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Navajo Textiles
Editor: Carole A. Barrett, University of Mary, and
   Harvey Markowitz, Washington and Lee University
May 2004 · 3 volumes · 1,064 pages · 6"x9"


ISBN: 978-1-58765-192-2
Print List Price: $217


e-ISBN: 978-1-58765-315-5
eBook Single User Price: $217

Navajo textiles, especially woven blankets, are still famous in the Southwest.

American Indian Culture
Blankets

Tribes Affected: Pantribal

Significance: American Indian trade blankets were manufactured by non-Indians and used as a commodity in trade dealings between the U.S. government and Native Americans.

The earliest known use of European and English commercially made blankets in North America was in the fur trade with American Indians in the late seventeenth century. The use of the trade blanket as payment for treaties between the U.S. government and Native Americans began in 1776. Small manufacturers of blankets were established in the United States by the early 1800's. About the same time, trade stations were being established across the country for the nonprofit exchange of goods between the government and the Indians. By the 1820's, however, private businesses had replaced the government-controlled trade, and the trade blanket became a profit-making commodity. The market for trade blankets continued to expand with the opening of the West by the railroads, bringing more competition among manufacturers and a greater variety of colors and designs.

At the beginning of the twentieth century, there were five major U.S. manufacturers (one of which was Pendleton) that produced only trade blankets. By the end of the twentieth century, Pendleton was the only company still in business producing "trade" blankets.

The finely woven, double-faced blankets were used by Indians as clothing that provided both warmth and a means of expression. They replaced the use of robes made of animal hides by the Plains Indians and the hand-woven blankets of the Navajo; they were also used as highly valued gifts. Blankets conveyed different moods, depending on the style in which they were worn. They were thrown over the shoulder, belted at the waist, wrapped around the waist, or worn as a hooded robe. Blankets were also used as infant and child carriers, covers for the bed, and saddle blankets. The blankets also were a measure of wealth or status and could be used as statements of tribal unity or individual identity.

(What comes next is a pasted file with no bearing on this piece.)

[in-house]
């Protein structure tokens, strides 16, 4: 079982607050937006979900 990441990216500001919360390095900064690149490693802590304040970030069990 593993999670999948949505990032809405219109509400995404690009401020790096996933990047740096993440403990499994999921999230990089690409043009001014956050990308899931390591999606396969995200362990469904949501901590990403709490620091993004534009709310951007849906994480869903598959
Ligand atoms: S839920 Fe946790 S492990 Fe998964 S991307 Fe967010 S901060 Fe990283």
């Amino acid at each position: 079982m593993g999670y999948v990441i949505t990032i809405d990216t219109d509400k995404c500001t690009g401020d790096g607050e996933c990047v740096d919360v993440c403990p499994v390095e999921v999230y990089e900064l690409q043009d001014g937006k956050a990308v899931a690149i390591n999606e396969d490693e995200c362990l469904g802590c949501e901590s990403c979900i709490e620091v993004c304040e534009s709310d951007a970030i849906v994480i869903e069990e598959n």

There were six general categories for design in trade blankets. These include the striped, banded, and nine-element designs used in chief's blankets, as well as center point, overall, and framed designs. Bright earth tones plus white, blue, and black were the predominant colors and were often woven into intricate design patterns. Design elements include motifs such as the cross, swastika, arrow, zig-zag, and banding that formed geometric patterns symbolizing mountains, paths, clouds, stars, birds, and the four cardinal directions. Some designs were believed to express stories and myths and were made for Indians by using Indian symbols and colors.

Trade blankets continue to be highly valued by Indians and non-Indians, both as collectibles and as usable blankets. They became known as "Indian blankets" long ago because American Indians made them a distinct part of their lives and cultures.

Diane C. Van Noord

Sources for Further Study
Coulter, Lane, ed. Navajo Saddle Blankets: Textiles to Ride in the American West. Santa Fe: Museum of New Mexico Press, 2002.

Friedman, Barry, with James H. Collins and Gary Diamond. Chasing Rainbows: Collecting American Indian Trade and Camp Blankets. Boston: Bullfinch Press, 2002.

See Also
Chilkat Blankets; Dress and Adornment; Trade; Weaving.


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